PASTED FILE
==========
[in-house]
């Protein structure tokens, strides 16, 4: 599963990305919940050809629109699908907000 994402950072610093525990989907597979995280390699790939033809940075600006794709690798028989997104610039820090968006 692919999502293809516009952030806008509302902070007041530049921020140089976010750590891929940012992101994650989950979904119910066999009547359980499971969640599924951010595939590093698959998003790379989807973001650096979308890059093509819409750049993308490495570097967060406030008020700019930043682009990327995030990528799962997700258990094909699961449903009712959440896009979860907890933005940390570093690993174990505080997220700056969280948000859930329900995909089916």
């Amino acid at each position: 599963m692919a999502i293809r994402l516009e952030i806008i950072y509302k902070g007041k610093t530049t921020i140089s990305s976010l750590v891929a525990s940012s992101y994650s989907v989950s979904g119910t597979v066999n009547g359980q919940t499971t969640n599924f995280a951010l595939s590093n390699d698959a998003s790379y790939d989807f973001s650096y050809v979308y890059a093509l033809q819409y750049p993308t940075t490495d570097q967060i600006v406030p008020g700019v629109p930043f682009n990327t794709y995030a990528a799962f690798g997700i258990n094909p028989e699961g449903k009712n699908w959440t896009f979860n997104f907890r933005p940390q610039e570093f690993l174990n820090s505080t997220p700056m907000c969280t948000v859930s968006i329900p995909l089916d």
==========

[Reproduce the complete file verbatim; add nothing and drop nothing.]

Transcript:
[in-house]
């Protein structure tokens, strides 16, 4: 599963990305919940050809629109699908907000 994402950072610093525990989907597979995280390699790939033809940075600006794709690798028989997104610039820090968006 692919999502293809516009952030806008509302902070007041530049921020140089976010750590891929940012992101994650989950979904119910066999009547359980499971969640599924951010595939590093698959998003790379989807973001650096979308890059093509819409750049993308490495570097967060406030008020700019930043682009990327995030990528799962997700258990094909699961449903009712959440896009979860907890933005940390570093690993174990505080997220700056969280948000859930329900995909089916």
């Amino acid at each position: 599963m692919a999502i293809r994402l516009e952030i806008i950072y509302k902070g007041k610093t530049t921020i140089s990305s976010l750590v891929a525990s940012s992101y994650s989907v989950s979904g119910t597979v066999n009547g359980q919940t499971t969640n599924f995280a951010l595939s590093n390699d698959a998003s790379y790939d989807f973001s650096y050809v979308y890059a093509l033809q819409y750049p993308t940075t490495d570097q967060i600006v406030p008020g700019v629109p930043f682009n990327t794709y995030a990528a799962f690798g997700i258990n094909p028989e699961g449903k009712n699908w959440t896009f979860n997104f907890r933005p940390q610039e570093f690993l174990n820090s505080t997220p700056m907000c969280t948000v859930s968006i329900p995909l089916d």